Bernards High School’s football team is faced with overcoming the loss of several dynamic graduated stars as it seeks to win back-to-back Mid-State 38 Union Division titles, but the presence of senior Mike St. Onge will make that task easier.
A three-year letterwinner and second-year starter, St. Onge is not only a fantastic offensive lineman and linebacker, but his presence as a leader and great football mind should make trying to replace the likes of quarterback Devin Ray, slot receiver and Courier News Offensive Player of the Year John Maddaluna III, linebacker Jon Diamond and linemen Zach DeLeon and Greg Bolton that much easier.
“I’m spoiled to have a linebacker that reads as well as he does and understands that’s how you play high school linebacker,” Bernards coach Jon Simoneau said. “He won’t get fooled, and that’s great. He won’t make a technical mistake, whatsoever. I’m the defensive coordinator, but you can also list him as the co-defensive coordinator. His football IQ is right up there with his school IQ, which is off the charts (4.6 GPA).”
“It’s a great honor to know that he (Simoneau) has that trust in me,” said St. Onge, who is the grandson of former United States Senator and Knicks NBA Hall of Famer and Princeton great Bill Bradley. “And it’s also something I love to do. I like knowing that I’m an important part of the team and to know that I’m trained and given my insight to my other linebackers, so that if I do get hurt, they have the power to take over from where I left off.”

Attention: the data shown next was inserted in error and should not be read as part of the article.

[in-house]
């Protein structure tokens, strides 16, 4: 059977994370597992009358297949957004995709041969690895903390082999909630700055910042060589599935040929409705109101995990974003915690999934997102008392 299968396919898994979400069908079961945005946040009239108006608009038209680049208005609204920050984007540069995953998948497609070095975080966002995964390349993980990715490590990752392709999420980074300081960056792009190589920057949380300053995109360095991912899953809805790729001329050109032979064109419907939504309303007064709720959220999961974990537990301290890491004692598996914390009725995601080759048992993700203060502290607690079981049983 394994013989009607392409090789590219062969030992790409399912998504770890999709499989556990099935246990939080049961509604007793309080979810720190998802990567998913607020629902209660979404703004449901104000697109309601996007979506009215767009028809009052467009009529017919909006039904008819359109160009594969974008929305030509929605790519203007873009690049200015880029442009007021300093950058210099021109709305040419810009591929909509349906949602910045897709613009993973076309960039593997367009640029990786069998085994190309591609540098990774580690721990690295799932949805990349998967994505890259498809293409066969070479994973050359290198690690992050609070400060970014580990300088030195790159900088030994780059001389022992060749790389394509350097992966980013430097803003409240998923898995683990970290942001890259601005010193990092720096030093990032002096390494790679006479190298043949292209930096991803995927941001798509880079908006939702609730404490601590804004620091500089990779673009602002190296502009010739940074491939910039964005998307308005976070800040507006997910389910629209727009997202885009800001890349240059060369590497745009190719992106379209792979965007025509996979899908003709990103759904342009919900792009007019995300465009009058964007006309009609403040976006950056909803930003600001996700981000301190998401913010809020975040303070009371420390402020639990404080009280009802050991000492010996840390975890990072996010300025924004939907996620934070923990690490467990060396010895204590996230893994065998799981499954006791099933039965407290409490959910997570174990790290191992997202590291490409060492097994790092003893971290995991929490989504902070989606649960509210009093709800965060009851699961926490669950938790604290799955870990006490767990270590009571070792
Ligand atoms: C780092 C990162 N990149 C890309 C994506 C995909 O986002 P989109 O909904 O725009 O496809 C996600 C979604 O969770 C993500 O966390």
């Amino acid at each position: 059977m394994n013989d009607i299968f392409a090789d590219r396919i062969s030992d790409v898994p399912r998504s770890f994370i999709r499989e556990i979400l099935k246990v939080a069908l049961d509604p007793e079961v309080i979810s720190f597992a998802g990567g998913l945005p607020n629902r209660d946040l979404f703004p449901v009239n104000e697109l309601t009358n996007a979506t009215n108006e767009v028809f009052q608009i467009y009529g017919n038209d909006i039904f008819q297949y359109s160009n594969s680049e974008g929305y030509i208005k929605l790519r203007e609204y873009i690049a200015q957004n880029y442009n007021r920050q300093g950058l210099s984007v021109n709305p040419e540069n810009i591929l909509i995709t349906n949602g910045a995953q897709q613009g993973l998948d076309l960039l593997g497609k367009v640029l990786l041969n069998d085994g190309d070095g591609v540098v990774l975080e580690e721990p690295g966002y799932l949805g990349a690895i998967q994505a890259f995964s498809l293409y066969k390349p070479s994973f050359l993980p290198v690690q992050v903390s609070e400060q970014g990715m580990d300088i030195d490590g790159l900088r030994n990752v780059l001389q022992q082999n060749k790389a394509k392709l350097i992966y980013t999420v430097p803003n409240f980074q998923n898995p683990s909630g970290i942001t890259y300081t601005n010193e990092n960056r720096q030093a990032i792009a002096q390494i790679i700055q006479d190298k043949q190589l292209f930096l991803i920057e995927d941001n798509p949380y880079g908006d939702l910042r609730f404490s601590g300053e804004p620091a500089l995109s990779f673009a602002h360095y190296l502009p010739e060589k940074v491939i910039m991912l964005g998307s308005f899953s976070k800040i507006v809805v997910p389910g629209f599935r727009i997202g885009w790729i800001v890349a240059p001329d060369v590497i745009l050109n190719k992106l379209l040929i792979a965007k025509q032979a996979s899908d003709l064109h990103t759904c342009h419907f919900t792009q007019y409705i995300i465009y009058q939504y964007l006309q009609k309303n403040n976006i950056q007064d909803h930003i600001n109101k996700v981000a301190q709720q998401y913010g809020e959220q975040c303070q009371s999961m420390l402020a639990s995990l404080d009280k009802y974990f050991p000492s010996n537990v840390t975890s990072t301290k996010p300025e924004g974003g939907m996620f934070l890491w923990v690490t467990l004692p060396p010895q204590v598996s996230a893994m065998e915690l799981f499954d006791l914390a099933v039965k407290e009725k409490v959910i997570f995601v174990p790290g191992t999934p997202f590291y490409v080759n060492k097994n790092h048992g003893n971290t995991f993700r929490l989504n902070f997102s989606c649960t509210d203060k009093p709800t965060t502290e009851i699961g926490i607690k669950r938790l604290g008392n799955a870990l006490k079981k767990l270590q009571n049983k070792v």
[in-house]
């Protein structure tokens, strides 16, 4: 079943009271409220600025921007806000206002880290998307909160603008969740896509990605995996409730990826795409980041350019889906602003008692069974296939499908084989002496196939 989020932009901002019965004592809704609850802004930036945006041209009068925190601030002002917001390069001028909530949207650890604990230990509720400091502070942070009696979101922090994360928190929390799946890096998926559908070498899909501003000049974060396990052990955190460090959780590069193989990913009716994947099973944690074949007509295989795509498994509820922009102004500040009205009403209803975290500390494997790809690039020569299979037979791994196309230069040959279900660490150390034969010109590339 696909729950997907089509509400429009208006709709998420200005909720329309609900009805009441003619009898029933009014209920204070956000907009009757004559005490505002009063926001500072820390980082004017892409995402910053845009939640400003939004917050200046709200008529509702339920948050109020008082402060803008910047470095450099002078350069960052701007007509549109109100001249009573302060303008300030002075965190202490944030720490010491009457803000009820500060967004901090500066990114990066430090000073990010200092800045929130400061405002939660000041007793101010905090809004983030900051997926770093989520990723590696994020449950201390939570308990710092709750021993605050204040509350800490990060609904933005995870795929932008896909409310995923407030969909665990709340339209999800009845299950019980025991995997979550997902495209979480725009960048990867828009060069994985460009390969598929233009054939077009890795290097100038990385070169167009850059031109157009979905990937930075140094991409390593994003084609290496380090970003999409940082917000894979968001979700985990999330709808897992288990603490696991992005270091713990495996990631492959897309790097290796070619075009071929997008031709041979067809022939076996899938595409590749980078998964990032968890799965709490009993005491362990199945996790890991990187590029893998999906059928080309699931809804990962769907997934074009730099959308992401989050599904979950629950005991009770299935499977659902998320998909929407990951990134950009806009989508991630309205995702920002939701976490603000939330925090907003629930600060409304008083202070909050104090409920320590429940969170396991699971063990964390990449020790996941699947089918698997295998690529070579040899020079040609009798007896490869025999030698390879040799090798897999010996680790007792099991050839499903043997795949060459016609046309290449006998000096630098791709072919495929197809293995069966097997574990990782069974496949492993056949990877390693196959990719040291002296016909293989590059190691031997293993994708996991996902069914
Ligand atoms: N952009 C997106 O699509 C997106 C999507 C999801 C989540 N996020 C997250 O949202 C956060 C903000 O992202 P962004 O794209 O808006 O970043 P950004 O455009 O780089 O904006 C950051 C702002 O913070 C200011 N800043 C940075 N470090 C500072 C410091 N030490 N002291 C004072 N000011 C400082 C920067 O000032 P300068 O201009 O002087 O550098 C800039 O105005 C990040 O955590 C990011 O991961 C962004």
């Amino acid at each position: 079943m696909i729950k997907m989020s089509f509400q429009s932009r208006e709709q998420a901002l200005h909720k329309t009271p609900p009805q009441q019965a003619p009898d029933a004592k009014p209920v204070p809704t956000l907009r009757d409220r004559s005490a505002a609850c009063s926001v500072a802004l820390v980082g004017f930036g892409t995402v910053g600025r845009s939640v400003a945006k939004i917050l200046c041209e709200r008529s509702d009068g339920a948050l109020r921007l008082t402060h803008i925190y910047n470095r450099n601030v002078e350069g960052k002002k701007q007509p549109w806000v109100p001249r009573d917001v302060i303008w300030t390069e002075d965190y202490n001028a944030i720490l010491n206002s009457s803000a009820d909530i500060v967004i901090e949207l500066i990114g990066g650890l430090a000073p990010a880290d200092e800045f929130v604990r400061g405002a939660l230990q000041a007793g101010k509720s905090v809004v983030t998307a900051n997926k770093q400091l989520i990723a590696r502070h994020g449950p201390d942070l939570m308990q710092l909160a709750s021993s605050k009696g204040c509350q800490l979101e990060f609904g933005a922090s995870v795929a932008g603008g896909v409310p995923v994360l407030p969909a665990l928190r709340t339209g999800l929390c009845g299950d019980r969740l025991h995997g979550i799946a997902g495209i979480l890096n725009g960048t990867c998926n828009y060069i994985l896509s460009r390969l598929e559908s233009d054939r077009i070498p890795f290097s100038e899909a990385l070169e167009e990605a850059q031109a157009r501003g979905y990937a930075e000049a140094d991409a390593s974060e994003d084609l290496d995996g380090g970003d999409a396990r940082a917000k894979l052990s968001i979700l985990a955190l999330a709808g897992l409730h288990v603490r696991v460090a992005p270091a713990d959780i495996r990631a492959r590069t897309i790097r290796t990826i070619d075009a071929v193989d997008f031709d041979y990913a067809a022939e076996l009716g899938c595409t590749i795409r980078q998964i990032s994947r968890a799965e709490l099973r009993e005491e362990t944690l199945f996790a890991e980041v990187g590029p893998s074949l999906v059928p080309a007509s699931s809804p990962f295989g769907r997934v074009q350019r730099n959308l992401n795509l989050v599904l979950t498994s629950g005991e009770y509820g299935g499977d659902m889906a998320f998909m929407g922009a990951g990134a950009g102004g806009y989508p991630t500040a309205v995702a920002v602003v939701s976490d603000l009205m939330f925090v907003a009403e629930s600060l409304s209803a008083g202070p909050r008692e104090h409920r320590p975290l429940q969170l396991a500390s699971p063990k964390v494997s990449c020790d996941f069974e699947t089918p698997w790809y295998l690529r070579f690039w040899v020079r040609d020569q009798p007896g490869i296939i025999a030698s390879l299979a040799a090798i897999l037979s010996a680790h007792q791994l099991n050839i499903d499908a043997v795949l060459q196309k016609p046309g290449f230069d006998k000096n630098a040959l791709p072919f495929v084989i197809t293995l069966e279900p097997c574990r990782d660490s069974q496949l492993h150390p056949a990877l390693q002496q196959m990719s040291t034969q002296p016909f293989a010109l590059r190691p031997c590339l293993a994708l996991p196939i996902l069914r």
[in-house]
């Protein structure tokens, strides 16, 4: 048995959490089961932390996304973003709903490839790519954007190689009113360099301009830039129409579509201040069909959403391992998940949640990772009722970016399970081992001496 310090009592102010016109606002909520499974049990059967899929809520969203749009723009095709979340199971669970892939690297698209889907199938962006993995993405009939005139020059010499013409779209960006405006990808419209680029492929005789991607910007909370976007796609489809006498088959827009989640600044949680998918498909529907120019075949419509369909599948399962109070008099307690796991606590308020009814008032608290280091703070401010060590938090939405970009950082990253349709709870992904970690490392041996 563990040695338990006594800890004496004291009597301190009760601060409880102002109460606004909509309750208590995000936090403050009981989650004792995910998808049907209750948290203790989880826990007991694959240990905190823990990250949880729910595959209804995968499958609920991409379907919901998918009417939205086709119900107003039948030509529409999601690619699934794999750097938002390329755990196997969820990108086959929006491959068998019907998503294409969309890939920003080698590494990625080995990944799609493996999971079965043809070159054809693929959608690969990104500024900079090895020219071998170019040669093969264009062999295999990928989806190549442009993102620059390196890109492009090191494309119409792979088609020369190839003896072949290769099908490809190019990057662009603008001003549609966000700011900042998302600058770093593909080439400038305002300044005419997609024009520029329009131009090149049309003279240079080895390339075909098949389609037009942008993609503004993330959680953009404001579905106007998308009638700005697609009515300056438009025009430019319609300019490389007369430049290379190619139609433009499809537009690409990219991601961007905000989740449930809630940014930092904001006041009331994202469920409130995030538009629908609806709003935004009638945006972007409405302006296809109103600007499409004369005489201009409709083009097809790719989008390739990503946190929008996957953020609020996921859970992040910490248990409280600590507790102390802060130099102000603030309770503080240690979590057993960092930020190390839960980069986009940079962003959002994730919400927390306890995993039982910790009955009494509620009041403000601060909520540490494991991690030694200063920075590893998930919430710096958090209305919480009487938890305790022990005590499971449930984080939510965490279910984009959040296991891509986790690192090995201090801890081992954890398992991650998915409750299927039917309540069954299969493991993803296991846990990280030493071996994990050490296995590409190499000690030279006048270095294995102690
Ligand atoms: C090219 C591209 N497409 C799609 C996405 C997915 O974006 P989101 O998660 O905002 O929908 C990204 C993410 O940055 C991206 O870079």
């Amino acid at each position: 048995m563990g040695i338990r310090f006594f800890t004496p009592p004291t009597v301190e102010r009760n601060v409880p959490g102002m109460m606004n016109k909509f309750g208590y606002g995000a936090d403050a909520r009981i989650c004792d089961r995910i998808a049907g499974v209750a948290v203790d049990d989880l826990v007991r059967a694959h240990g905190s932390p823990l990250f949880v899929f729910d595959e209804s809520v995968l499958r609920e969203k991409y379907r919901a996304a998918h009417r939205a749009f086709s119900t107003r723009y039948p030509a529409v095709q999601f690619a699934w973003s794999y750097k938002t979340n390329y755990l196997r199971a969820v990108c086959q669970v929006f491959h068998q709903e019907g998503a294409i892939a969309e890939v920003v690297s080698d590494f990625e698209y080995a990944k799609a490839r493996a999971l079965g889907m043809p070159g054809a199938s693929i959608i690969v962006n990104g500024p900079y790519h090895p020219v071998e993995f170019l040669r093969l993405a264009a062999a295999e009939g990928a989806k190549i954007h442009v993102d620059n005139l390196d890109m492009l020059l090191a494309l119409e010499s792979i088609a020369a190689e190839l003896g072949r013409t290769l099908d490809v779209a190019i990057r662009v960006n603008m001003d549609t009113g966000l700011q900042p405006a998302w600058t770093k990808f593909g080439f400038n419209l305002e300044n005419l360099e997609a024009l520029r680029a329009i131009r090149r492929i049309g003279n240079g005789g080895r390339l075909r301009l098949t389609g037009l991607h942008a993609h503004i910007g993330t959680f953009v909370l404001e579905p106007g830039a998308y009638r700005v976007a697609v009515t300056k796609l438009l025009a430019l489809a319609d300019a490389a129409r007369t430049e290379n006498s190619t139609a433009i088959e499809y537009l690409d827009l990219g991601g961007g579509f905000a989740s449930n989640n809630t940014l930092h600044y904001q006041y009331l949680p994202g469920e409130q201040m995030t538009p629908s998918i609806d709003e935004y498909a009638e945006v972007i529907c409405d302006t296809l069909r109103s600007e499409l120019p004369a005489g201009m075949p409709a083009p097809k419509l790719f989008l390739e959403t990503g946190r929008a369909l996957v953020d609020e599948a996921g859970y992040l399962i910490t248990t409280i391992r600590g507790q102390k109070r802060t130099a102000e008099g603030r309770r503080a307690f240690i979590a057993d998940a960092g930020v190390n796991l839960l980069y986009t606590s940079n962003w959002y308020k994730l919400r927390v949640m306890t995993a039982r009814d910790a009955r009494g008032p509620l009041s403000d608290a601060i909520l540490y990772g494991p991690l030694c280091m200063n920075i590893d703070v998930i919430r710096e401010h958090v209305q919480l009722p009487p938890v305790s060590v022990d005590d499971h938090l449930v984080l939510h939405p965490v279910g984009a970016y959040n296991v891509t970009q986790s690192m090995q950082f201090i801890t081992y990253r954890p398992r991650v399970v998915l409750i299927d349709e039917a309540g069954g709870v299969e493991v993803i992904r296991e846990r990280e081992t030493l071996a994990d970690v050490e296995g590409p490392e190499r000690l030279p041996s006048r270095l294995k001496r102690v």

St. Onge’s versatility and willingness to do whatever it takes to help his team win is also invaluable. While he is the starting left tackle, St. Onge is also capable of playing anywhere, as he proved when he jumped over to center filling in for an injured teammate in a big game against Belvidere late last season. The senior also has the ability to play all three linebacker positions in Simoneau’s defense, and, undoubtedly, anywhere else on the field, if necessary.
“If I took him and put him in a spot, I know he’s going to get the job done and I know he makes everybody else around him better,” Simoneau said. “When you have a small senior class and you’re trying to do something very big within your group of kids to be one of those groups to ever turn in three winning seasons, you need someone like that now as we go through the transition.”
“I try and teach them (the underclassmen) that it’s not good enough just to know your own position,” St. Onge said. “You have to know the man next to you and the man on the other side of you. You have to know every linebacker position and every D-line position. Wherever you play, you should know every single thing that every person has to do on the play.”